The art of dungeoneering has gone unappreciated in the realm of PC gaming for far too long. Long past are the glory days of Dungeon Keeper and its kin. Developer Kalypso is looking to fix that with the simply titled Dungeons. This latest dungeon-building strategy game doesn't put you in the shoes of an intrepid adventurer but rather a maniacal fiend who uses his vast engineering prowess to craft treacherous passageways too tempting for explorers to pass up. But in the end, their greed will get the better of them, and you shall reap the rewards.
At the center of it all is your dungeon heart. This is the life force of your personal labyrinth. If you lose it, all of your hard work turns to rubble. From here, you command a (tiny) army of goblin workers to start carving out rooms, corridors, and winding passageways from the earth. In the beginning, you may queue up two or three football fields' worth of rooms to mine, and then you wait--and scheme.
Once you have a space you're satisfied with--which you'd better be because the earth you dig out can't be replaced--you can begin the truly diabolical task of interior design. While it is important for any proper dungeon to be decked out with skull racks and candelabras aplenty, these abyssal aesthetics also provide you with prestige points--one of the three resources in Dungeons. Additional prestige unlocks additional items, such as monsters, prisons, and giant chests of gold for your unfortunate heroes to stumble upon.
And that's where the real money lies…in harvesting heroes. The entire goal of Dungeons is to provide your visitors with all manner of worldly delights; to dazzle their minds and line their pockets until they can consume no more. An adventurer may crave gold, equipment, knowledge, or even pain. Then, after you've graciously allowed them to drink their fill, you cut them down in their prime and reap their sweet soul energy, which is another valuable resource that is generated by their gluttony.
Dungeons harks back to afternoons lost between the pages of Dungeons and Dragons and a stack of graph paper--the joys of creation, with a deliciously sinister twist. From the moment foolish heroes set foot within your dungeon, you want their entire existence accounted for--from what they see to how they'll die. However, construction starts at the end of your dungeon, the heart, and you cannot furnish an area too far from it without first dropping a monster-spawning pentagram. As we furnished rooms, unlocked new items, and dug our way toward one of the hero-spawning gates in the levels we played, we occasionally got the feeling of working in reverse, since we were required to place our weakest items at the mission-critical heart of the dungeon, while the biggest and baddest accouterments became available only when we reached the hero's gate, which acts as an entrance. Then again, Dungeons will not only come with a single-player campaign; it'll also offer a free-form sandbox mode that will hopefully give you a lot more freedom to tinker with your domain as you see fit.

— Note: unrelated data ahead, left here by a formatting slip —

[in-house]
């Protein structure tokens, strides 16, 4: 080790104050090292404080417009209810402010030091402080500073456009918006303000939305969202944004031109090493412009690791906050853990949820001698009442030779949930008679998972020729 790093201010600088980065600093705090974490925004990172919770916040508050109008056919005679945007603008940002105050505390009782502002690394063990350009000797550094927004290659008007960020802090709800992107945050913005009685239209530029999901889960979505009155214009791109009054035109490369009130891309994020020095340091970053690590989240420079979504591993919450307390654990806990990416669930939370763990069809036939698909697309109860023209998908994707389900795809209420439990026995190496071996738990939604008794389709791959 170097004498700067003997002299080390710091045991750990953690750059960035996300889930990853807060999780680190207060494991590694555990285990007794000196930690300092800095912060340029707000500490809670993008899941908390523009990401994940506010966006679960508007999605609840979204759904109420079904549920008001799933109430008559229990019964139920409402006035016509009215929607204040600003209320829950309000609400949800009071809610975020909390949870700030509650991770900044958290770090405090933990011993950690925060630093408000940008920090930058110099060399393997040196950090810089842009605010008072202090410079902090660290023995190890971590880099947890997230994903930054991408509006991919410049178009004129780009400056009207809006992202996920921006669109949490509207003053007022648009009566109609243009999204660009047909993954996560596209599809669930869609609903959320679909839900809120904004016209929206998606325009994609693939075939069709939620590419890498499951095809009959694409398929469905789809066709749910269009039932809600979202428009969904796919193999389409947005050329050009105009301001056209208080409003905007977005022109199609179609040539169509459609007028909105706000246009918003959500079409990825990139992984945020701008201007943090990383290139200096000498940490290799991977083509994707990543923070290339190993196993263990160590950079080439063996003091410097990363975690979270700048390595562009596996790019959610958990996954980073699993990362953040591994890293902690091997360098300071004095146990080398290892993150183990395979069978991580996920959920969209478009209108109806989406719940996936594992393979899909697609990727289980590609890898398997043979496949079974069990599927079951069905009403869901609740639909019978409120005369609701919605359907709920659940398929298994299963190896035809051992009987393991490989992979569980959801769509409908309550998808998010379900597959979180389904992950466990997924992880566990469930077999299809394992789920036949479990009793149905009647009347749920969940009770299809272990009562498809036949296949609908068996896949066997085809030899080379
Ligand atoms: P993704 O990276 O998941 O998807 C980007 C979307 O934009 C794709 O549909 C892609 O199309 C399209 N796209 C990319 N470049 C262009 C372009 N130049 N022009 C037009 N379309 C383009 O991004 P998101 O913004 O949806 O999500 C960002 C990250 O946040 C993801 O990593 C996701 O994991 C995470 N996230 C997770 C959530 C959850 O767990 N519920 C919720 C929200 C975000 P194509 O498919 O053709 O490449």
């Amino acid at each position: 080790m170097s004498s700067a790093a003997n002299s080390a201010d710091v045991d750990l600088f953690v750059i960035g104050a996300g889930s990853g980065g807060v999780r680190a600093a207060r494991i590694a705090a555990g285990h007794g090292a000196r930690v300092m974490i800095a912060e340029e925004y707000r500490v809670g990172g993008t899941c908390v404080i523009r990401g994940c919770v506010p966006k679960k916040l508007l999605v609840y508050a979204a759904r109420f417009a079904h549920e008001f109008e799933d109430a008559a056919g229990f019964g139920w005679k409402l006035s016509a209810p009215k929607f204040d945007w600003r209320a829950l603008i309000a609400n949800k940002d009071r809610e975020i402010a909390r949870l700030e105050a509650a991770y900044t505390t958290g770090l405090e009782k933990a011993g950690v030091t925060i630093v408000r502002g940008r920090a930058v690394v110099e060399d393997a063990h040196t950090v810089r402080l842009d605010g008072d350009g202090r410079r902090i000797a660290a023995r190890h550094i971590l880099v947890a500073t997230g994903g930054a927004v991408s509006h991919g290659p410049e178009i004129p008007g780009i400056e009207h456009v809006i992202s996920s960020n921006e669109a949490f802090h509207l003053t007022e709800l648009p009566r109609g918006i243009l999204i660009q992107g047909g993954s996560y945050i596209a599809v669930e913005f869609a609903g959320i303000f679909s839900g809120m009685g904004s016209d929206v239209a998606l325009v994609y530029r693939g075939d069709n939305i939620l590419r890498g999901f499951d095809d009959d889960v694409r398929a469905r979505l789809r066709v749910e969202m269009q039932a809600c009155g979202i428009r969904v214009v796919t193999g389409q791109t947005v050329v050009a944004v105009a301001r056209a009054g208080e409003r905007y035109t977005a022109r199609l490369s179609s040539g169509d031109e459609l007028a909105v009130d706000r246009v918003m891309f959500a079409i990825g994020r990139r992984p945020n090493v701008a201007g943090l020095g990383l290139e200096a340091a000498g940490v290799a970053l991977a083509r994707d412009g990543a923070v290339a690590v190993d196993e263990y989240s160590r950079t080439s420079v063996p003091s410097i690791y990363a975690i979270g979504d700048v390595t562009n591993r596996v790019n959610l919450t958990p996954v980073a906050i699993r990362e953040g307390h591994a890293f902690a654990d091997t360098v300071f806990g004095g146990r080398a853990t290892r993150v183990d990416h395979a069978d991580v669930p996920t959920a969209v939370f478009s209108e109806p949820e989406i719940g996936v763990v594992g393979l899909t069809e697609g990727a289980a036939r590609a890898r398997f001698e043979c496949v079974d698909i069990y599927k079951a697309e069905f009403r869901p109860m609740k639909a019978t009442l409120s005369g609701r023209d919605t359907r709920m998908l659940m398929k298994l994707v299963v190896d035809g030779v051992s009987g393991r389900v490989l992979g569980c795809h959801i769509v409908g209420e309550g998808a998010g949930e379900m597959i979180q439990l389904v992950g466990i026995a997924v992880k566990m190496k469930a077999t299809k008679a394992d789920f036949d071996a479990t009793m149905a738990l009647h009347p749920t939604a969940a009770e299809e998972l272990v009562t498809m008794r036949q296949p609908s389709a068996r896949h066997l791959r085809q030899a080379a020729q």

Once a hero gate is open, your attentions are split between monitoring the soul energy levels of your guests and spending all the currency they provide. Heroes are simple creatures and will slowly make their way through your dungeon, stopping to cower at the scenery, fight a monster, or collect a bit of loot. When they encounter a foe, they will slowly enter into battle and finally land the killing blow around the time that the next enemy spawns. If you put too many pentagrams in the same area, your heroes will stay busy--and unhappy--for a long while.
Once they bumble their way through your armories, libraries, and glistening piles of gold, the soul energy of your heroes will be reaching peak capacity. This is the time to strike. If you wait too long, your prey will magically escape from your dungeon--denying you of its spoils. And while your local monsters may be up to the task, chances are when it comes time to harvest the crops, you'll need to call in your avatar--a fiendish-looking rapscallion in red armor--and engage them personally.
You can level up your avatar and customize his skills, such as strength and intelligence, as well as his attributes. Some attributes afford you discounts on items for your dungeon or improve existing items, while others offer more direct benefits, such as fireballs and increased stamina. Combat is light and simple: Approach the enemy, toast the enemy, repeat. The real satisfaction comes afterward. Once defeated, a fallen hero provides a sample of his soul energy. But to get all of it, he'll need to be hauled off to one of your torture chambers to be processed first.
These adventures were never meant to have a happy ending--not for the heroes anyway. With only monsters and our avatar to dispatch do-gooders, however, our destructive options felt limited. The planned addition of traps should add a bit more sinister spice. Full of creative potential and plenty of sadistic fun, Dungeons is one to keep an eye on when it is released this February.